6 Ways to Attract High Performers When Payroll is Tight

| June 14, 2021

Many companies find it challenging to compete for the best talent on a limited budget. Just as Covid brought a shift from in-person work to work-from-home, the aftereffects of the pandemic will bring a significant shift of workers to new companies and new locations. Businesses can use this shift to improve their team and their organizations.

One of the most significant ways that a company can grow and improve its market share is through the development of its team. When the people of an organization get better, the organization gets better.

Many businesses can struggle with recruitment due to a lack of money. However, companies can show a level of creativity and innovation to recruit “A” players to their organization even when they cannot compete on salary.

Here are the top six ways to attract employees when payroll is tight.

  1. Offer unpaid days off

Every employee appreciates days off to balance work and family. The emerging workforce places a high premium on flexibility and the ability to manage their own schedule.

Many larger firms and businesses have used the strategy of adding unpaid days off as a benefit to attract workers that need additional time away from work above the paid days off. These workers are more attracted to the flexibility than they are to the paycheck. Every company that hopes to attract great talent should institute unpaid days off for every employee.

  1. Highlight your purpose

Team members want to feel like they contribute more than just helping the business make money. This can often be addressed by a company focusing on its ultimate mission or purpose and what role each employee plays in that plan.

Today’s impactful, socially-minded employees care about local causes just as much as they do nationally ones. The companies that will succeed in the future are those that align their company with a purpose that impacts society. When you don’t have a purpose, you may end up like Basecamp:. Last month, almost a third of Basecamp’s employees left after the company told them to focus on work and not be concerned about social issues.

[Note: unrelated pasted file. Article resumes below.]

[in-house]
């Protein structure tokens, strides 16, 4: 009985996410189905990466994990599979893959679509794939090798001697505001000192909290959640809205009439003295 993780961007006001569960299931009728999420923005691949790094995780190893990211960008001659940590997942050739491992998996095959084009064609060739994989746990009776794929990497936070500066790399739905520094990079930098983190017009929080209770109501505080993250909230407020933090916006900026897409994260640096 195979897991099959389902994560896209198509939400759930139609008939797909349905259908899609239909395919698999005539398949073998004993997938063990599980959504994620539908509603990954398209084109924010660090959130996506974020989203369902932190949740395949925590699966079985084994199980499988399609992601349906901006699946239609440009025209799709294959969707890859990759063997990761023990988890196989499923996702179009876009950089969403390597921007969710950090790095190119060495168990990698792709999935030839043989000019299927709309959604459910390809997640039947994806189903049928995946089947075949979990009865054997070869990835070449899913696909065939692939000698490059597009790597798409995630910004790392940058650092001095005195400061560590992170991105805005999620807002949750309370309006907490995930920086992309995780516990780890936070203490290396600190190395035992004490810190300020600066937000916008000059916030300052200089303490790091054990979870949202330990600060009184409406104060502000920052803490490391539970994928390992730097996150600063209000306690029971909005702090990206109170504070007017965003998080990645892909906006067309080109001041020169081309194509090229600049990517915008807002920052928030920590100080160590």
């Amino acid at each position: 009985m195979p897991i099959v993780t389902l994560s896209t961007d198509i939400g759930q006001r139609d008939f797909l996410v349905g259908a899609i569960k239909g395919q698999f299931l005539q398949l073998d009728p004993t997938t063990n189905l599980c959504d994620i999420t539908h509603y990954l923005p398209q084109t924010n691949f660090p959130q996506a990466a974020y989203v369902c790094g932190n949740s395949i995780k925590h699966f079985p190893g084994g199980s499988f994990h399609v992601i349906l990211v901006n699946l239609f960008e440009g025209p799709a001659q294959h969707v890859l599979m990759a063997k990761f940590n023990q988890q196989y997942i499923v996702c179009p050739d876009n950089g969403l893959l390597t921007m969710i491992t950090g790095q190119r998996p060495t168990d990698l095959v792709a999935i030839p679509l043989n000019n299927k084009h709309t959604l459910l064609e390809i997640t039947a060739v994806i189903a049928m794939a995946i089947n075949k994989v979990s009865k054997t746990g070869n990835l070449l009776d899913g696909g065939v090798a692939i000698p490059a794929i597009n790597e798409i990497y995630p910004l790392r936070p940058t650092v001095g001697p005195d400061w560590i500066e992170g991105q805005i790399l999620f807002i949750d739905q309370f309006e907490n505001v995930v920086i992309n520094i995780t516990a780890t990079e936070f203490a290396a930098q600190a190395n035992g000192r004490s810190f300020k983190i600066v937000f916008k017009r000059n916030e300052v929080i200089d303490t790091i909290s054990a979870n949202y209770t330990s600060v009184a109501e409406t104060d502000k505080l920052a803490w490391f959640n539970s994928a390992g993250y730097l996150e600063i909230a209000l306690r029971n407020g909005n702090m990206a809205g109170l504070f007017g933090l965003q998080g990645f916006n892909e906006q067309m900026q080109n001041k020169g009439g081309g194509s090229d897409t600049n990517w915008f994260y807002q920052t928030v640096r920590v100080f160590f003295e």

1. Stress the importance of individuality

Small businesses often have a better opportunity to know an employee and help them achieve their personal and professional goals. Individual attention is not as easy in a larger firm.

Companies that want to attract great talent should communicate the process and procedures they use to grow and develop team members. Today’s employee wants to be part of a successful group and be known for their individuality.

  1. Highlight training opportunities and personal development

The best employees always want to improve themselves to reach mastery or the peak of their performance. Training dollars can often be overlooked in a benefits package, so highlight the value of personal development as you recruit for team members.

Studies show that many employees leave their current organization because they feel they have no opportunity to develop. Training opportunities should consist of both corporate-mandated and personal choices. When a team member understands they have a voice in how they grow, it can often be the differentiator when they have more than one job offer.